Andrea Pin’s Essay on the Achbita and Bougnaoui cases effectively highlights the significance of the cases and the singularity of the rulings, as well as the tension they create with other European Union norms and policies. The European Court of Justice’s (ECJ) rulings in these cases are also in tension with the court’s own discrimination law and exacerbate the pressing European question, particularly significant in light of the recent migration crisis, of how best to incorporate ethnic and religious minorities into a society.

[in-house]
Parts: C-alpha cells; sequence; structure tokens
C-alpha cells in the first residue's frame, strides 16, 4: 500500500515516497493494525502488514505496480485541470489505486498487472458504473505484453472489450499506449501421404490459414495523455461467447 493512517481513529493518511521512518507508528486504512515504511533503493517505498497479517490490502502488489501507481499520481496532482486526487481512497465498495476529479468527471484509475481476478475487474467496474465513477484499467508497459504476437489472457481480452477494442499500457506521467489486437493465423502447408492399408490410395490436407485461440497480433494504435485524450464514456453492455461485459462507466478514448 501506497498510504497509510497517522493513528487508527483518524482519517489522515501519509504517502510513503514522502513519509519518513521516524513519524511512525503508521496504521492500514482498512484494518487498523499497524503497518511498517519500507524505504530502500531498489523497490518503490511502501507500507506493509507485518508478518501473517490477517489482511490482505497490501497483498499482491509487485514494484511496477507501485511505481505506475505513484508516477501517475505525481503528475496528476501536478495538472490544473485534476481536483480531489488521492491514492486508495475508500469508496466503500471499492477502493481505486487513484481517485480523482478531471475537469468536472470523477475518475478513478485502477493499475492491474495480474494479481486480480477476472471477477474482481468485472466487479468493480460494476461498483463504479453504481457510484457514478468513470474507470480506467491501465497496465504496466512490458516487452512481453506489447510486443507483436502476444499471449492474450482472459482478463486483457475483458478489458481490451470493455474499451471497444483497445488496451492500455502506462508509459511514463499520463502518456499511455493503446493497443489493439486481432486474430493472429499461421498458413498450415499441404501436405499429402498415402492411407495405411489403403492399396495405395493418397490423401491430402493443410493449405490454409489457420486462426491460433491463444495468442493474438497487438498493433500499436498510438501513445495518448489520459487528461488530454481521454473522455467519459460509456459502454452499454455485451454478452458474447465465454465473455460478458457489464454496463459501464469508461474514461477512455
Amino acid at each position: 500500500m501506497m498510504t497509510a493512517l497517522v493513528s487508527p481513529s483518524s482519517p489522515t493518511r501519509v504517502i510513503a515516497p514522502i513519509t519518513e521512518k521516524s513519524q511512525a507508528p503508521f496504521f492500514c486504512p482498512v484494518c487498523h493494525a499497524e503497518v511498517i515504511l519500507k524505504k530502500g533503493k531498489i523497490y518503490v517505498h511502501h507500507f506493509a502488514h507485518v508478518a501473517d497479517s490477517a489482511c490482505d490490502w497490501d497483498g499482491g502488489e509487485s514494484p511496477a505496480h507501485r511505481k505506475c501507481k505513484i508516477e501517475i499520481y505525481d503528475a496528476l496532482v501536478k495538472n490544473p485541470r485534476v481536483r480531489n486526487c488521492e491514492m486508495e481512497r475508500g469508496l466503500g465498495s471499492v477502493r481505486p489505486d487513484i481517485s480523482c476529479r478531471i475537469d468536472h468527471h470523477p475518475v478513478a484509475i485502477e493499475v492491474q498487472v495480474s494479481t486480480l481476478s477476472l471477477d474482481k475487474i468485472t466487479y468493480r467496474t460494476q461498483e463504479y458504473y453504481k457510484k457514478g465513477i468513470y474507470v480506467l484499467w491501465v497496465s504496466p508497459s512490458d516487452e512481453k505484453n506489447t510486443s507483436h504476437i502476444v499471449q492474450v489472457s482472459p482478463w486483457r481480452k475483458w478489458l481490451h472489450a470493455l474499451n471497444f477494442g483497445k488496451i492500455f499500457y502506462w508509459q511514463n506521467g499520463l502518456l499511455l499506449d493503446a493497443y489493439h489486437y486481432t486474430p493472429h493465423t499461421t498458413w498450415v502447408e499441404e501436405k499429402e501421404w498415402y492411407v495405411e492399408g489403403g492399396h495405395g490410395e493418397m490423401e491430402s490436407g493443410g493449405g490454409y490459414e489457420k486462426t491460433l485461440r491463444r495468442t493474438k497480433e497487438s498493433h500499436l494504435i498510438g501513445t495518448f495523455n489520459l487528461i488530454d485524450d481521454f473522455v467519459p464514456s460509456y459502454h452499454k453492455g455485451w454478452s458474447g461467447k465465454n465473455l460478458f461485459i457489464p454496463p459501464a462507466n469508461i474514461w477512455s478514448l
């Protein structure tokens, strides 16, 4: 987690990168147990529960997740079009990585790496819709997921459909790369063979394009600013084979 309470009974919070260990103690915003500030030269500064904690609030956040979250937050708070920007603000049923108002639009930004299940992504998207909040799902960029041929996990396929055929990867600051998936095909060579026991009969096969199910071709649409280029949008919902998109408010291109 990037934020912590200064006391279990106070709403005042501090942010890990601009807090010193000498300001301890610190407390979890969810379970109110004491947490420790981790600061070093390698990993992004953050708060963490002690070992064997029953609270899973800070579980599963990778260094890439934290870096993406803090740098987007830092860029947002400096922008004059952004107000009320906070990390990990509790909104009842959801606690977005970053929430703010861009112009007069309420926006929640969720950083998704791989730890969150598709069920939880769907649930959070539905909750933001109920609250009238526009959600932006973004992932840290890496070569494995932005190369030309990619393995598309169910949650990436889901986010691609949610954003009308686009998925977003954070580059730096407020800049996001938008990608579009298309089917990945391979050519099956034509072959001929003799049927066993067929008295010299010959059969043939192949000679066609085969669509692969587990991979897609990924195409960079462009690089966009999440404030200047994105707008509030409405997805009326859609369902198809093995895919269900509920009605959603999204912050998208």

Islam And Religious Freedom: The Experience Of Religious Majorities And Minorities, Brett G. Scharffs 2018 J. Reuben Clark Law School, Brigham Young University

Islam And Religious Freedom: The Experience Of Religious Majorities And Minorities, Brett G. Scharffs

Notre Dame Law Review Online

It seems likely that change in Islam will be affected both by outside and internal sources, as was the case for the Catholic Church and its journey to Dignitatis Humanae. However, one thing the Catholic experience suggests is that meaningful and profound change does not simply come from outside pressures; it comes from authentic and sincere evaluation and interpretation by insiders of a religious tradition of that tradition itself. Thus, if Islam is going to come to embrace religious freedom as an important value, this will be the result, significantly if not primarily, of Muslims interpreting their own sacred texts ...